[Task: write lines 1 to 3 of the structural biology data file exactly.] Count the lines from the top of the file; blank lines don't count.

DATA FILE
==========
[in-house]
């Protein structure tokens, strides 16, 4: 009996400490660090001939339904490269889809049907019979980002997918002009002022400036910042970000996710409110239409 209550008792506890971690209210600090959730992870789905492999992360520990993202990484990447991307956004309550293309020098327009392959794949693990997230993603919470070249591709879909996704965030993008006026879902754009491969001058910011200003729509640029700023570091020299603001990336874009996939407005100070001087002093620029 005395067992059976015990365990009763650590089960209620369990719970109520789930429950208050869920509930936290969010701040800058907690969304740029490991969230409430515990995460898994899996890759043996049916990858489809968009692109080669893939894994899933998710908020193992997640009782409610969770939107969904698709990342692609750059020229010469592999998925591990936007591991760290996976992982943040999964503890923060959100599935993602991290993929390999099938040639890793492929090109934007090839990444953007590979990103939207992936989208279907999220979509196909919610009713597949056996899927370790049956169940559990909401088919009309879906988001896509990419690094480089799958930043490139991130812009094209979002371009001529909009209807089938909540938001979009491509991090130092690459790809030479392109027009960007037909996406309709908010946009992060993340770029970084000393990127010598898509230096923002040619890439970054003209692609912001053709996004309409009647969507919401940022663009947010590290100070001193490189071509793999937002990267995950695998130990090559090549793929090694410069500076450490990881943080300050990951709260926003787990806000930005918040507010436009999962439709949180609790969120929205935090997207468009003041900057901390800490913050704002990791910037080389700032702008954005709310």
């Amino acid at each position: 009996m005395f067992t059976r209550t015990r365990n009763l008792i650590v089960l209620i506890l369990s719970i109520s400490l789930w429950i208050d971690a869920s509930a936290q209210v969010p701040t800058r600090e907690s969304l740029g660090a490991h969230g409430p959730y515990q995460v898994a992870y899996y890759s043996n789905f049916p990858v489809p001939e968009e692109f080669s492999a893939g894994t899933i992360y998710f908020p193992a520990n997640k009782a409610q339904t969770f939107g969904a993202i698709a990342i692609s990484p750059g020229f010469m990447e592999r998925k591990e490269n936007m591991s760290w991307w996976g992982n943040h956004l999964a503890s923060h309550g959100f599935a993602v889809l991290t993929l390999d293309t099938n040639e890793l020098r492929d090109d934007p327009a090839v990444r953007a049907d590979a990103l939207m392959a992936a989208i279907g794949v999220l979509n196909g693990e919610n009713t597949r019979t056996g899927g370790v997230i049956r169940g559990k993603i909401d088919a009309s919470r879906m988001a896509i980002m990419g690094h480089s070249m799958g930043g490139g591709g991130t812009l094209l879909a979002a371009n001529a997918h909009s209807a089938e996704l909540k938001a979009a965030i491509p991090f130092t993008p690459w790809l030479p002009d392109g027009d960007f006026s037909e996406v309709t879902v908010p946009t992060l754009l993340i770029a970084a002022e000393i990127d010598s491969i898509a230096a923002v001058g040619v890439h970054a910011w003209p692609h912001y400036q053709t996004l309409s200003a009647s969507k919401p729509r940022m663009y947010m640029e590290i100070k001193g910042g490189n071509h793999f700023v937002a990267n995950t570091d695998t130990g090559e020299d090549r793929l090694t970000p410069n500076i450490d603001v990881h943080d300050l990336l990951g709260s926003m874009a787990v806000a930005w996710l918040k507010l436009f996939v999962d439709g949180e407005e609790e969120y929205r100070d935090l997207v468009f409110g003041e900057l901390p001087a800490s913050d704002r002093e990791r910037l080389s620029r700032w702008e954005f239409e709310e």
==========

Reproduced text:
[in-house]
């Protein structure tokens, strides 16, 4: 009996400490660090001939339904490269889809049907019979980002997918002009002022400036910042970000996710409110239409 209550008792506890971690209210600090959730992870789905492999992360520990993202990484990447991307956004309550293309020098327009392959794949693990997230993603919470070249591709879909996704965030993008006026879902754009491969001058910011200003729509640029700023570091020299603001990336874009996939407005100070001087002093620029 005395067992059976015990365990009763650590089960209620369990719970109520789930429950208050869920509930936290969010701040800058907690969304740029490991969230409430515990995460898994899996890759043996049916990858489809968009692109080669893939894994899933998710908020193992997640009782409610969770939107969904698709990342692609750059020229010469592999998925591990936007591991760290996976992982943040999964503890923060959100599935993602991290993929390999099938040639890793492929090109934007090839990444953007590979990103939207992936989208279907999220979509196909919610009713597949056996899927370790049956169940559990909401088919009309879906988001896509990419690094480089799958930043490139991130812009094209979002371009001529909009209807089938909540938001979009491509991090130092690459790809030479392109027009960007037909996406309709908010946009992060993340770029970084000393990127010598898509230096923002040619890439970054003209692609912001053709996004309409009647969507919401940022663009947010590290100070001193490189071509793999937002990267995950695998130990090559090549793929090694410069500076450490990881943080300050990951709260926003787990806000930005918040507010436009999962439709949180609790969120929205935090997207468009003041900057901390800490913050704002990791910037080389700032702008954005709310």
């Amino acid at each position: 009996m005395f067992t059976r209550t015990r365990n009763l008792i650590v089960l209620i506890l369990s719970i109520s400490l789930w429950i208050d971690a869920s509930a936290q209210v969010p701040t800058r600090e907690s969304l740029g660090a490991h969230g409430p959730y515990q995460v898994a992870y899996y890759s043996n789905f049916p990858v489809p001939e968009e692109f080669s492999a893939g894994t899933i992360y998710f908020p193992a520990n997640k009782a409610q339904t969770f939107g969904a993202i698709a990342i692609s990484p750059g020229f010469m990447e592999r998925k591990e490269n936007m591991s760290w991307w996976g992982n943040h956004l999964a503890s923060h309550g959100f599935a993602v889809l991290t993929l390999d293309t099938n040639e890793l020098r492929d090109d934007p327009a090839v990444r953007a049907d590979a990103l939207m392959a992936a989208i279907g794949v999220l979509n196909g693990e919610n009713t597949r019979t056996g899927g370790v997230i049956r169940g559990k993603i909401d088919a009309s919470r879906m988001a896509i980002m990419g690094h480089s070249m799958g930043g490139g591709g991130t812009l094209l879909a979002a371009n001529a997918h909009s209807a089938e996704l909540k938001a979009a965030i491509p991090f130092t993008p690459w790809l030479p002009d392109g027009d960007f006026s037909e996406v309709t879902v908010p946009t992060l754009l993340i770029a970084a002022e000393i990127d010598s491969i898509a230096a923002v001058g040619v890439h970054a910011w003209p692609h912001y400036q053709t996004l309409s200003a009647s969507k919401p729509r940022m663009y947010m640029e590290i100070k001193g910042g490189n071509h793999f700023v937002a990267n995950t570091d695998t130990g090559e020299d090549r793929l090694t970000p410069n500076i450490d603001v990881h943080d300050l990336l990951g709260s926003m874009a787990v806000a930005w996710l918040k507010l436009f996939v999962d439709g949180e407005e609790e969120y929205r100070d935090l997207v468009f409110g003041e900057l901390p001087a800490s913050d704002r002093e990791r910037l080389s620029r700032w702008e954005f239409e709310e």